Although the next step should have been Chen's removal from the United States, he remained in the country for another nine years. He resurfaced in 2011 to file a motion to reopen his removal proceedings. Attached to this motion to reopen was a successive application for asylum and withholding of removal based on Chen's membership in the China Democracy Party (“CDP”). According to the materials submitted in support of the application, Chen had joined the CDP in 2010 and Chinese government officials had become aware of his political activity in early 2011, exposing him to the risk of persecution if he returned to China. He submitted a letter, purportedly written by his mother, describing how two government officials had visited her home in China to ask questions about Chen's political advocacy. According to her account, they told her that Chen would face imprisonment if he returned to China.

Though Chen's motion to reopen fell well outside the ninety-day deadline set forth in the regulations, see 8 C.F.R. § 1003.2(c)(2), Chen argued that his motion was based on changed country conditions in China and therefore the deadline was inapplicable, id. § 1003.2(c)(3)(ii). In particular, he noted that the Chinese government had not initiated crackdowns against the CDP until November 1998—after his last hearing in September 1998—and consequently the persecution of CDP members was by definition a changed country condition. Additionally, he claimed that the Chinese government had moved to suppress pro-democracy groups beginning in 1998 and continuing to the present. Those against whom these actions allegedly have been taken include members of groups operating in the United States who later returned to China.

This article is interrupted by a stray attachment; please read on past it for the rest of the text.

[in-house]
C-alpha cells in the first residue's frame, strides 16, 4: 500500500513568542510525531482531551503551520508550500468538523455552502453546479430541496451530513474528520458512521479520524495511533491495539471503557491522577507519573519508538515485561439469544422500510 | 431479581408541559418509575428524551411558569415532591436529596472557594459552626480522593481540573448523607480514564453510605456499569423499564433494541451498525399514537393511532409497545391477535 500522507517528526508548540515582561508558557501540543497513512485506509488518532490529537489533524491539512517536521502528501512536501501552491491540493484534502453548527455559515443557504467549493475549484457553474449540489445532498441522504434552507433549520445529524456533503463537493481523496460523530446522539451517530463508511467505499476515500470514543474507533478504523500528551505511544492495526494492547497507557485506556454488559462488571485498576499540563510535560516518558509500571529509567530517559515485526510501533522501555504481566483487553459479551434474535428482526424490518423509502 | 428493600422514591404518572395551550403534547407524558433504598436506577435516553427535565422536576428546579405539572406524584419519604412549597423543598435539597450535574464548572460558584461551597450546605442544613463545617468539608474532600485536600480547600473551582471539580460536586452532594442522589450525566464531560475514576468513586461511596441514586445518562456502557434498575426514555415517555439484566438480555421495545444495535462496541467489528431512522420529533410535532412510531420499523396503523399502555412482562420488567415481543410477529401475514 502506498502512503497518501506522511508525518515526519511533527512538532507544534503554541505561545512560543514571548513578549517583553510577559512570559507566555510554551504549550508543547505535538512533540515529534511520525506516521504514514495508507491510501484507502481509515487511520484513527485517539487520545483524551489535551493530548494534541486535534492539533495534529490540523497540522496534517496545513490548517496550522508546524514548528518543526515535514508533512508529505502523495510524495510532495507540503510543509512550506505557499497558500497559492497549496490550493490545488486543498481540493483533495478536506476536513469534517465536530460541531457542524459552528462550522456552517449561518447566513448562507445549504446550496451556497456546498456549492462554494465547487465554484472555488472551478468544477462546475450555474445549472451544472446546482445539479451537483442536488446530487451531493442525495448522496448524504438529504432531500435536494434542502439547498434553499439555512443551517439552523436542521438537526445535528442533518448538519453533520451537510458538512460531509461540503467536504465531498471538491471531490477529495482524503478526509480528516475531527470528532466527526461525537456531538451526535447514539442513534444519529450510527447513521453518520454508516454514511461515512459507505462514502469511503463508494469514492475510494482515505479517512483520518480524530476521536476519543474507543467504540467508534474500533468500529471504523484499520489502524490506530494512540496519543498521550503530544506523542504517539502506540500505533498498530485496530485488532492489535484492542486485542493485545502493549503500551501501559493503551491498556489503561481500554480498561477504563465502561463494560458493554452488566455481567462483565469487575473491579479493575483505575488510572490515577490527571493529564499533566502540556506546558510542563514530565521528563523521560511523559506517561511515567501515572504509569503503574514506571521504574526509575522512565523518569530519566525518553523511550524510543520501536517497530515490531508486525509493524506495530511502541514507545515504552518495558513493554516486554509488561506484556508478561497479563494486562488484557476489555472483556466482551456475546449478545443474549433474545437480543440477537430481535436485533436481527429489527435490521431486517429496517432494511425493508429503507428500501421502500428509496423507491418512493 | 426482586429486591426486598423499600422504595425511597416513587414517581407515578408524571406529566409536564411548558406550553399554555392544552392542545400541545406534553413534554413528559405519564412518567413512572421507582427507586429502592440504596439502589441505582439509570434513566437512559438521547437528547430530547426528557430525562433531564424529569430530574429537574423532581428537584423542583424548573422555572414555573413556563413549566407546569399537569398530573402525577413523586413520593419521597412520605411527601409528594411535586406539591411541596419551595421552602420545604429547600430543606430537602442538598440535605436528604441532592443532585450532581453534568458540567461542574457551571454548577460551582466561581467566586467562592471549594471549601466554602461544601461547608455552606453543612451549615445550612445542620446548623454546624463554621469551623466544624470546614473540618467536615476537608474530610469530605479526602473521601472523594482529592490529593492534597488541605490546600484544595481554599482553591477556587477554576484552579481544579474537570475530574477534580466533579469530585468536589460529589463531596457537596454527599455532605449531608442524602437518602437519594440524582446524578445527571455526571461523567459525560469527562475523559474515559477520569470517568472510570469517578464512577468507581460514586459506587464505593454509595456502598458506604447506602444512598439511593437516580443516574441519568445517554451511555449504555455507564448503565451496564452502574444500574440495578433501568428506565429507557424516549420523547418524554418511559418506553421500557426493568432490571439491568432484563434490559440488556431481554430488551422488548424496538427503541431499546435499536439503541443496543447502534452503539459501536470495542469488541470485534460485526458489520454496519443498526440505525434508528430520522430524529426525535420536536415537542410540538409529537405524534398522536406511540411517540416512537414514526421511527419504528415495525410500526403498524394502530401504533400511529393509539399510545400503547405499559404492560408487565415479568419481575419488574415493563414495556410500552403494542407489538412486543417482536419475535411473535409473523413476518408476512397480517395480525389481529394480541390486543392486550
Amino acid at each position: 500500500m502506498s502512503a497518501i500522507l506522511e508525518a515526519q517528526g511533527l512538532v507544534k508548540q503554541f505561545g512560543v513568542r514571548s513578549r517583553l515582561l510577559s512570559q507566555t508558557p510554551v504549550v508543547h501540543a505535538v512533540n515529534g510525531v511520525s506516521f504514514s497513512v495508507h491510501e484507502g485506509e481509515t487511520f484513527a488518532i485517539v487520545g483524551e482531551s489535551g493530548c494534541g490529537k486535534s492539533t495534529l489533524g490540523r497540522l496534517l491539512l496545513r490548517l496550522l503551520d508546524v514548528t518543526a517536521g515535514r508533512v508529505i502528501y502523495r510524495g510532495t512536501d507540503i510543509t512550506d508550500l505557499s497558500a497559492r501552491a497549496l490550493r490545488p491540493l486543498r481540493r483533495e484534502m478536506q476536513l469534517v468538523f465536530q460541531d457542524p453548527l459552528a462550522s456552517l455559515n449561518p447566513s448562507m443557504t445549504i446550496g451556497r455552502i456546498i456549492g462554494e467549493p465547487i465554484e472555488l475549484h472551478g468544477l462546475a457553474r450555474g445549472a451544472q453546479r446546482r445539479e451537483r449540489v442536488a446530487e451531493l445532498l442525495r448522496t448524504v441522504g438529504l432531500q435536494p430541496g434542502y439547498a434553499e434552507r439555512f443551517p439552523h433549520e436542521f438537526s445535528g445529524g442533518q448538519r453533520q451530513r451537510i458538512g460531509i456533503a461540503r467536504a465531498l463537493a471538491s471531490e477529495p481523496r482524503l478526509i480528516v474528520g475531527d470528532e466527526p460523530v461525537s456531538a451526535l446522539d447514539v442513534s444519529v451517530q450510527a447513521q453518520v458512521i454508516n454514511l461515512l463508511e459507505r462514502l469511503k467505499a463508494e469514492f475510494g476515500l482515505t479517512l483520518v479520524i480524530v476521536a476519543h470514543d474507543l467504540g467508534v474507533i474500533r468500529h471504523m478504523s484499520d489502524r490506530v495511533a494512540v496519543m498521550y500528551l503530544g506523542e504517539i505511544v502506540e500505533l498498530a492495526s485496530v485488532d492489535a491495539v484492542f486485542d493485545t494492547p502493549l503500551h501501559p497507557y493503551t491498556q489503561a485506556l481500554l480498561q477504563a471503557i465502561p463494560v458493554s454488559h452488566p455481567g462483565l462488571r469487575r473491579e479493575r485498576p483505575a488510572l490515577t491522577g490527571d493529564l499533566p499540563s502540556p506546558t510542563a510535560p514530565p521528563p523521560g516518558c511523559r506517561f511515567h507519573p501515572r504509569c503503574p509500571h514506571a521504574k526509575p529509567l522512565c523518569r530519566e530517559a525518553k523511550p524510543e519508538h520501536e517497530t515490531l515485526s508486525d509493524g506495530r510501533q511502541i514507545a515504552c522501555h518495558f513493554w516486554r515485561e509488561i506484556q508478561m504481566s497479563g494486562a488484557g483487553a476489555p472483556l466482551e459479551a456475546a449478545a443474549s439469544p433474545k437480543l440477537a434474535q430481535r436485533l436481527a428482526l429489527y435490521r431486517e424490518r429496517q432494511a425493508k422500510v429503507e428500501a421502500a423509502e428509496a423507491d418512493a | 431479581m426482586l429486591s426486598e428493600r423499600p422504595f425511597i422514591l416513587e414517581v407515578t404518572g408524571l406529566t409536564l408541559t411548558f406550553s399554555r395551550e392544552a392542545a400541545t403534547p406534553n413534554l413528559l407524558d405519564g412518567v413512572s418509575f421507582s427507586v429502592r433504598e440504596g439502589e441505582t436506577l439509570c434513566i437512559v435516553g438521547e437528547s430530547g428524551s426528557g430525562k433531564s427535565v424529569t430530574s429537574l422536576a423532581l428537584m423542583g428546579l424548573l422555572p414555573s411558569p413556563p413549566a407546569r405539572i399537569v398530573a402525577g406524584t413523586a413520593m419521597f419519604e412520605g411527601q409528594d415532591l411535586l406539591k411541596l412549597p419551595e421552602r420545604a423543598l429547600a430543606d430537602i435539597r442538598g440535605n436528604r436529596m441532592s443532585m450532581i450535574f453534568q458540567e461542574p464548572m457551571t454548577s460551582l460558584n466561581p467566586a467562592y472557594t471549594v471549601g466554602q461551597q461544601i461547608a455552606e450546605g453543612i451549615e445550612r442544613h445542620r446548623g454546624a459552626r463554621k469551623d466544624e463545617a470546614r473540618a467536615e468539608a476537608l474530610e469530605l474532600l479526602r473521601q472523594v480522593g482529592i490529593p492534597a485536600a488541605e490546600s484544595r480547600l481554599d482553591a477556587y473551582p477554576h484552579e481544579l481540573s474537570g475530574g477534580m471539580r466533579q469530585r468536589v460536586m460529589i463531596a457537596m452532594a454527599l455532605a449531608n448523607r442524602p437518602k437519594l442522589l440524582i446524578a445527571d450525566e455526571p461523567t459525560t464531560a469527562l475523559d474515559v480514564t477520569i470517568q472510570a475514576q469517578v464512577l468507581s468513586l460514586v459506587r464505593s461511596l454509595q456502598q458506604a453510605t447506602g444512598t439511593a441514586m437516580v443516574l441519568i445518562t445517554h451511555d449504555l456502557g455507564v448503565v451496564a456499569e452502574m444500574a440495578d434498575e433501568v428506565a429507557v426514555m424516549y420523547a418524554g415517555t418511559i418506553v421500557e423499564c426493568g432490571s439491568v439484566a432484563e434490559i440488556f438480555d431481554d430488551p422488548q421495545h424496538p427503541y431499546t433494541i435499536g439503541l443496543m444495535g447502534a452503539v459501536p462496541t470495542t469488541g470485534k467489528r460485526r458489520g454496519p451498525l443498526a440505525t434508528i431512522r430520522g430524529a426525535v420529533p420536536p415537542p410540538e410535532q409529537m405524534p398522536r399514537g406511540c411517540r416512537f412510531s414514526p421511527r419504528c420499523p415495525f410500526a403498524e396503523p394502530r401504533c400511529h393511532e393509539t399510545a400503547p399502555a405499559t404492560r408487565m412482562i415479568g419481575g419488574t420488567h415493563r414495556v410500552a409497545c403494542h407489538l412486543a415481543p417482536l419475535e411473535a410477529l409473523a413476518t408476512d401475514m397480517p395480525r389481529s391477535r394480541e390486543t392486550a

In March 2012, the BIA denied Chen's motion to reopen as untimely, concluding that he had not demonstrated changed country conditions that would exempt his motion from the deadline imposed in the regulations. It first determined that the letter from Chen's mother lacked indicia of reliability to prove changed country conditions, since the letter was not notarized and, even if it was authentic, it came from “an interested party not subject to examination.”1 The BIA further held that Chen's involvement in the CDP only constituted a change in his personal circumstances, and not a change in country conditions.